The UNO Print Workshop was established to conduct research and teach collaborative printmaking within the academic environment of the Department of Art and Art History of the University of Nebraska Omaha. Artists are invited for a residency as part of the Visiting Artists Program to work with the faculty and students to produce an edition of multiples or series of monotypes/monoprints. During the residency the artist can either work with the workshop to produce an edition or series or to make a proof that will be editioned at a later time. On occasion a guest printer is also invited to work with the artist.

The workshop has facilities to print relief, intaglio and lithography. Equipment for photographic processes includes halide exposure units and computer facilities for imaging. Epson wide format and photo printers are available for digital printing.

Sandy Winters works on a lithograph. 2004

The UNO Print Workshop was founded in conjunction with the Visiting Artist Program in 1976. The Visiting Artist Program brings artists to the University of Nebraska Omaha for a residency to collaborate with the UNO Print Workshop in the production of an edition of multiples or a series of monotypes/monoprints. The initial focus of the workshop was the production of prints by printmakers, often in collaboration with a visiting printer from another workshop. As the print series developed the program was expanded to include a wider variety of artists who use mediums that range from painting to conceptual art. Today the workshop has published prints with artists from every region of the United States and several other countries. The workshop was founded by Thomas Majeski with a Majeski received $1,161 from the NEA that, when combined with a required matching grant from UNO, provided $2,322 to launch the Visiting Artists Program of the UNO Print Workshop, grant from the National Endowment for the Arts in 1976. Since the initial grant, the workshop has been self supporting with occasional grants from the Nebraska Arts Council or the NEA for special projects. The expenses of the visiting artists and the publication costs are financed through the sale of a portion of the prints. The collection represents one of the most significant bodies of work produced in Nebraska. It includes artists from very diverse backgrounds and aesthetic philosophies that have come to the University of Nebraska Omaha from many locations to collaborate with the workshop. The range of mediums and methods of production are as diverse as the artists themselves. The philosophy of the workshop is to produce a work that is the highest quality representation of that artist's work and to use the medium of the artist's choice to accomplish that end. The result is a collection of prints that are often innovative in approach as well as representative of the artist.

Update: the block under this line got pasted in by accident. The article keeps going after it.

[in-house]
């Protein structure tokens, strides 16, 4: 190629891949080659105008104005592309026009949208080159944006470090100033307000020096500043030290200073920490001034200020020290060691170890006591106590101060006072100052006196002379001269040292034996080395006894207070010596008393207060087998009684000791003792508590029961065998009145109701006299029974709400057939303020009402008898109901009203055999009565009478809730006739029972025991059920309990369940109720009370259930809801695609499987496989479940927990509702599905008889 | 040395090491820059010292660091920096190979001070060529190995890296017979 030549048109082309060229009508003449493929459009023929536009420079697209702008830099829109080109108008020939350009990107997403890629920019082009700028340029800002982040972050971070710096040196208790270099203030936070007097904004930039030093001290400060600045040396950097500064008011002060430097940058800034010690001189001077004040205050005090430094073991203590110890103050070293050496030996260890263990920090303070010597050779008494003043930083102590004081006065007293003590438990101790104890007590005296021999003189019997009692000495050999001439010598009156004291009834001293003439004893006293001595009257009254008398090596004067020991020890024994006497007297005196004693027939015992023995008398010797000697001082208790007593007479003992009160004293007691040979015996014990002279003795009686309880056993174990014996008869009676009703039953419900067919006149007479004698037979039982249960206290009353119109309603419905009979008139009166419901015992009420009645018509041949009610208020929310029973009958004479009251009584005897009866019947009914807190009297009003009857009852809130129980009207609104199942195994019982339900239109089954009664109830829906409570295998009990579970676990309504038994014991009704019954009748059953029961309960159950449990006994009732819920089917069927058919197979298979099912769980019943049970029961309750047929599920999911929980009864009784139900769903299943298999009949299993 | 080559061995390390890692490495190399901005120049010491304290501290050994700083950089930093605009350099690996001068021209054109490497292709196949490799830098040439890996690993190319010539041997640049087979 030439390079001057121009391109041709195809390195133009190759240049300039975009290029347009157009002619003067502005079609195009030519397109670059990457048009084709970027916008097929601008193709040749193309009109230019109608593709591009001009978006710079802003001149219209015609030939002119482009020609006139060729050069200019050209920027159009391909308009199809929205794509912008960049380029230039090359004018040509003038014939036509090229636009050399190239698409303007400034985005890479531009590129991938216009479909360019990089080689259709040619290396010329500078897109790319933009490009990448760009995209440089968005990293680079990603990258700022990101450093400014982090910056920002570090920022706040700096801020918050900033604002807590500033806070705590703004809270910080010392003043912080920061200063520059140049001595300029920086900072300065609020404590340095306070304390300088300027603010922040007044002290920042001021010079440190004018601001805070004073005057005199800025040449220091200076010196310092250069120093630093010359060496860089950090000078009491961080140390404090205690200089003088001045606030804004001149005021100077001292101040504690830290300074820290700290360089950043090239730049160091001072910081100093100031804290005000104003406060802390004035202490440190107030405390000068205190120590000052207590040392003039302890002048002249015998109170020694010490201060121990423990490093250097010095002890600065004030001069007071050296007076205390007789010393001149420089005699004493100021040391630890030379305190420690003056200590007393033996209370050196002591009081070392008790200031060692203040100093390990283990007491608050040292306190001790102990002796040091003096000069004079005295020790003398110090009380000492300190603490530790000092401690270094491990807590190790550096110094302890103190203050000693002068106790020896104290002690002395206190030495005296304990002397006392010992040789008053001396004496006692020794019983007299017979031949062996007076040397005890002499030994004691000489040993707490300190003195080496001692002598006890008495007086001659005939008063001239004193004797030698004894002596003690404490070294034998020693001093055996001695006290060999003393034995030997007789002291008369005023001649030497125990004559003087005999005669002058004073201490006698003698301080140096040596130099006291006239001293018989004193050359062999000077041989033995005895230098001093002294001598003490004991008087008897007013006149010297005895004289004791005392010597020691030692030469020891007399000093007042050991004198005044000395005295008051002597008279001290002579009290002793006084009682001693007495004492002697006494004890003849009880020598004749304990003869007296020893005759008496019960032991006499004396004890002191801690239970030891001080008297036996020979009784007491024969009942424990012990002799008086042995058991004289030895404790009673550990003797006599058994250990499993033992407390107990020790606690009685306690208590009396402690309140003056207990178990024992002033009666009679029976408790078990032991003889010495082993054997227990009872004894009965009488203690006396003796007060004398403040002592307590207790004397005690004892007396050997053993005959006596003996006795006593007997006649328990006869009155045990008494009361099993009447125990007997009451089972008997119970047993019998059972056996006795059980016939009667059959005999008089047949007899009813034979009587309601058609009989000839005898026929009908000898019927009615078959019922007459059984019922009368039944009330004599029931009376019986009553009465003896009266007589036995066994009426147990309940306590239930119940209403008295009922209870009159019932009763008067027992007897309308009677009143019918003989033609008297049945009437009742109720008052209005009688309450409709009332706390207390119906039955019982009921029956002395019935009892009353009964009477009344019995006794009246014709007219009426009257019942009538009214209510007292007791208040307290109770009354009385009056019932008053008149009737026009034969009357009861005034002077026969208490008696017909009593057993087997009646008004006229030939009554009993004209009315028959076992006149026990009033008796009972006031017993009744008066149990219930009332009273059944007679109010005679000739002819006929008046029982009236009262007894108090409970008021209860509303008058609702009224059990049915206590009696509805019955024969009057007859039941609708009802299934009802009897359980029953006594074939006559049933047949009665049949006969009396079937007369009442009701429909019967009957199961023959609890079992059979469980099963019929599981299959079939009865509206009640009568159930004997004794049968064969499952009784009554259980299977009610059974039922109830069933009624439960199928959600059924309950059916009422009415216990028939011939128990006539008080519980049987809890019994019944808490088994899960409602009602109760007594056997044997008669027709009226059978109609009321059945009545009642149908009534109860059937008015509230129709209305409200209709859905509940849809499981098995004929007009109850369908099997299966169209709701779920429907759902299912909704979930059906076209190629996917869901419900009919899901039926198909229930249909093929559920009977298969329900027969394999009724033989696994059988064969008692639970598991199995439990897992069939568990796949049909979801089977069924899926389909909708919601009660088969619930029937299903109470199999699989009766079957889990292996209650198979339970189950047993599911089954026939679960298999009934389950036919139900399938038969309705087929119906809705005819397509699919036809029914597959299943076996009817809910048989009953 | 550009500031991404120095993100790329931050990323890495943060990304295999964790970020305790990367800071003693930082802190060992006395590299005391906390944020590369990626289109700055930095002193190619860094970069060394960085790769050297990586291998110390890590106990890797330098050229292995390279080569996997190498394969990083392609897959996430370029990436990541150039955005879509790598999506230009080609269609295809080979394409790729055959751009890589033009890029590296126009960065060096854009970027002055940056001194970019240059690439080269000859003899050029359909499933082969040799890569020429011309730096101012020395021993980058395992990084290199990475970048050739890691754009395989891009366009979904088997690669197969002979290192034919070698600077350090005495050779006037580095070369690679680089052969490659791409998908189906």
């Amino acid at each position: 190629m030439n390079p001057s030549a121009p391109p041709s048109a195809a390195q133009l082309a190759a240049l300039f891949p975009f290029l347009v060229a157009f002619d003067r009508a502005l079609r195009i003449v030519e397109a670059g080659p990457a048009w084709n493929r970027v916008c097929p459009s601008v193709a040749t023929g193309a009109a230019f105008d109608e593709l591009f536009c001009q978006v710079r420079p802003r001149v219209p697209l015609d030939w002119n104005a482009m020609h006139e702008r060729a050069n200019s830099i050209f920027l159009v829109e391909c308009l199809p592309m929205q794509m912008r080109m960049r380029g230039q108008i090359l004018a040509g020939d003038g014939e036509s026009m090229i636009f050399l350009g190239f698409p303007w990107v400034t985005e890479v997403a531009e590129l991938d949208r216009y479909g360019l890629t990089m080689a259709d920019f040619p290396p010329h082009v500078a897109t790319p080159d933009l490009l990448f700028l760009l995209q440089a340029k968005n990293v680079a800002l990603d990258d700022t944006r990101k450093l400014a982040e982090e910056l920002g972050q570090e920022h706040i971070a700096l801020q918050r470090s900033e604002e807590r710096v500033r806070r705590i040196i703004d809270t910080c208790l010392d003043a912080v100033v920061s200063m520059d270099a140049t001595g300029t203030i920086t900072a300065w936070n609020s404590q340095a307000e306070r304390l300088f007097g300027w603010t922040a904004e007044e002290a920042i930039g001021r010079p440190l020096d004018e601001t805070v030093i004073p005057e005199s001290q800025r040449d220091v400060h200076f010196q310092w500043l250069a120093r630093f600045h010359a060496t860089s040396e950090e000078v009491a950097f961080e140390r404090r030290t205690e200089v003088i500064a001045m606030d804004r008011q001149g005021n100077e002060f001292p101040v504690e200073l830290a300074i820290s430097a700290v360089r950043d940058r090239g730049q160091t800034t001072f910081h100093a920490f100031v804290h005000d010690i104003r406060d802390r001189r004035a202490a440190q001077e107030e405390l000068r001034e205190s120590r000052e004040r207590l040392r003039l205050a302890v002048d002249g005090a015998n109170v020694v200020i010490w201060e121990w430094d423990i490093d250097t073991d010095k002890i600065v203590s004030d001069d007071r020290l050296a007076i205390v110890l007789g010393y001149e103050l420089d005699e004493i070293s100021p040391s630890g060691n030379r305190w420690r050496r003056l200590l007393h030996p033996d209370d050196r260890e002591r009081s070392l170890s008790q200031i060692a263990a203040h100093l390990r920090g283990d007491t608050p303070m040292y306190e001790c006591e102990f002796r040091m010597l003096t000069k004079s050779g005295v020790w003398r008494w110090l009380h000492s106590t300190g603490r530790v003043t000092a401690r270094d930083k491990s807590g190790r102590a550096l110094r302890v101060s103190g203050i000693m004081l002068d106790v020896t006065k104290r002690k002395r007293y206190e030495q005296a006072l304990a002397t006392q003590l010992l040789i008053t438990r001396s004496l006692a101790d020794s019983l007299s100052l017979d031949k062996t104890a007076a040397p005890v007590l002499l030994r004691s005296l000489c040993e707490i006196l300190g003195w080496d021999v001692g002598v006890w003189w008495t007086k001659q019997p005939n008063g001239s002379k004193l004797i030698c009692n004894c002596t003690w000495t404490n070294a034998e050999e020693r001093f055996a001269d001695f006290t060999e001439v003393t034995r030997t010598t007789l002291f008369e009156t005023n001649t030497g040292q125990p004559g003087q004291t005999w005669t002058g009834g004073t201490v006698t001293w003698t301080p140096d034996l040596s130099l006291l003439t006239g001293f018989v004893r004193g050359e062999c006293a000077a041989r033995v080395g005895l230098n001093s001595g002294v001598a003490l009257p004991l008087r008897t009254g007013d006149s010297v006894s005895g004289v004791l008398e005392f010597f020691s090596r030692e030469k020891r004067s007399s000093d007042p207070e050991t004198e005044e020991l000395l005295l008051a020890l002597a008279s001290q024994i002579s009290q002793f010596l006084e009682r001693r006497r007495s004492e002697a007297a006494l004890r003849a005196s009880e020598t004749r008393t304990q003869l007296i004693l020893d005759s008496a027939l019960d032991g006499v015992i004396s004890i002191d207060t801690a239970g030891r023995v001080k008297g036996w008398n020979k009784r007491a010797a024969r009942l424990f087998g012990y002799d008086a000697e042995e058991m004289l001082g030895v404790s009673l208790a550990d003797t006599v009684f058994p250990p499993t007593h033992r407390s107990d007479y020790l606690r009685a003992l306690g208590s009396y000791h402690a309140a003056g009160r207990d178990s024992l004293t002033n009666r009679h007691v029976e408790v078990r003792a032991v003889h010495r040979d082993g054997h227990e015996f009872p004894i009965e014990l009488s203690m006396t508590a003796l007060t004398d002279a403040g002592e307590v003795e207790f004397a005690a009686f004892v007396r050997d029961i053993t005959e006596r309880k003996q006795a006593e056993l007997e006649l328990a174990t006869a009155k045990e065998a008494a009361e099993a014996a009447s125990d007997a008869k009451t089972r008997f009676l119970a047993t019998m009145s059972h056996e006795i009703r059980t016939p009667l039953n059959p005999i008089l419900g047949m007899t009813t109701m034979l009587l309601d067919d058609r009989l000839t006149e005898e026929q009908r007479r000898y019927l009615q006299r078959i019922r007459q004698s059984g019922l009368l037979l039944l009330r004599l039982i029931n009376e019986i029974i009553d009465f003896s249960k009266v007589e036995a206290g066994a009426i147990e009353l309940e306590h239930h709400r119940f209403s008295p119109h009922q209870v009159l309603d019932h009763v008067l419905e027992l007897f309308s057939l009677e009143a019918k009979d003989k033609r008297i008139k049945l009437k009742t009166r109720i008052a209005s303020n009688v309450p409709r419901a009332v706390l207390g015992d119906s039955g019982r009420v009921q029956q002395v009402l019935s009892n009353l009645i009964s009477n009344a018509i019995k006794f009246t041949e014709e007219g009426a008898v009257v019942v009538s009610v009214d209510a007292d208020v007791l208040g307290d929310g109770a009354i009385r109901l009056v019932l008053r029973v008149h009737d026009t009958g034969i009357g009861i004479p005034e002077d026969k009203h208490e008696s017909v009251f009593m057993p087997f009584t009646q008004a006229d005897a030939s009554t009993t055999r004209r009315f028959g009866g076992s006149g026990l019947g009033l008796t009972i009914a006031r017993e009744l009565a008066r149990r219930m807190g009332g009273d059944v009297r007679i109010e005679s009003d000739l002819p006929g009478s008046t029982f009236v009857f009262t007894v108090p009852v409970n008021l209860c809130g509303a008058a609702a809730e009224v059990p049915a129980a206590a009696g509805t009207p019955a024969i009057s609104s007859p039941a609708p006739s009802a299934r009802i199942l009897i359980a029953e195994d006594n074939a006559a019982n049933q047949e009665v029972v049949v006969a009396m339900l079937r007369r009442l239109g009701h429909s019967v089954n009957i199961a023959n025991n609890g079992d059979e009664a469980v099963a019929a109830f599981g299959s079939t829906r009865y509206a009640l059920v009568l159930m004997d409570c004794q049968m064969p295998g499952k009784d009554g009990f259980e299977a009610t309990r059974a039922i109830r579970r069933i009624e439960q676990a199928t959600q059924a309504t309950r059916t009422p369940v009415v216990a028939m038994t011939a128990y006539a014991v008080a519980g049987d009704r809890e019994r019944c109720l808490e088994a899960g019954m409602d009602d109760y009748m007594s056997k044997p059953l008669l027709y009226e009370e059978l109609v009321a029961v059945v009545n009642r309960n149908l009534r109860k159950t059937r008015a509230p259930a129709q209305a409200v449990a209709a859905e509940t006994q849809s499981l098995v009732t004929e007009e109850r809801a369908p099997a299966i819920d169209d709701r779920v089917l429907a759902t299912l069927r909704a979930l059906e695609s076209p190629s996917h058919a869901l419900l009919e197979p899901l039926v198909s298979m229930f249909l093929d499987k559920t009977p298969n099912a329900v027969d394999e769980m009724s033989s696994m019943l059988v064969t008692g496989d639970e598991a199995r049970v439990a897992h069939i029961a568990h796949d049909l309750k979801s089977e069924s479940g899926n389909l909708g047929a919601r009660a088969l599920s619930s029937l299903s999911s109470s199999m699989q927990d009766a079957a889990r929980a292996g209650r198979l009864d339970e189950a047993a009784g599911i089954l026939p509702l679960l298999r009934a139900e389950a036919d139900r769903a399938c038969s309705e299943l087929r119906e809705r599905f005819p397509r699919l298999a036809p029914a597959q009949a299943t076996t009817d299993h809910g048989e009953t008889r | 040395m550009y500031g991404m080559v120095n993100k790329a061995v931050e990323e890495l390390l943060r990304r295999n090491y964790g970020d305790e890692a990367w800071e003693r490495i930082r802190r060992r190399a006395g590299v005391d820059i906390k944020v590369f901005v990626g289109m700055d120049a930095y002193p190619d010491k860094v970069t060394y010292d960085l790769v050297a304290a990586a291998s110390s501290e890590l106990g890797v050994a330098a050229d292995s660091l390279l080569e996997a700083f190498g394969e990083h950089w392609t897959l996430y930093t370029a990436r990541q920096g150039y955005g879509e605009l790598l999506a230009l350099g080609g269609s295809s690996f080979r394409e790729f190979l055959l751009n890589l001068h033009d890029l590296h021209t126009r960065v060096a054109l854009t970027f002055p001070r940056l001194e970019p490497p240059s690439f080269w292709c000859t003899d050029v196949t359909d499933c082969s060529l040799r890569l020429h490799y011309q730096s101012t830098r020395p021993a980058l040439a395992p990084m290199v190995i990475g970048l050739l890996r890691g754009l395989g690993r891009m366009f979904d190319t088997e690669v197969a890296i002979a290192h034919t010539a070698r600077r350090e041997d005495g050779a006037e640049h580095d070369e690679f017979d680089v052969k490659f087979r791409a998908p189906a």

John Derry, Thomas Majeski, and Dan Devening. 1978.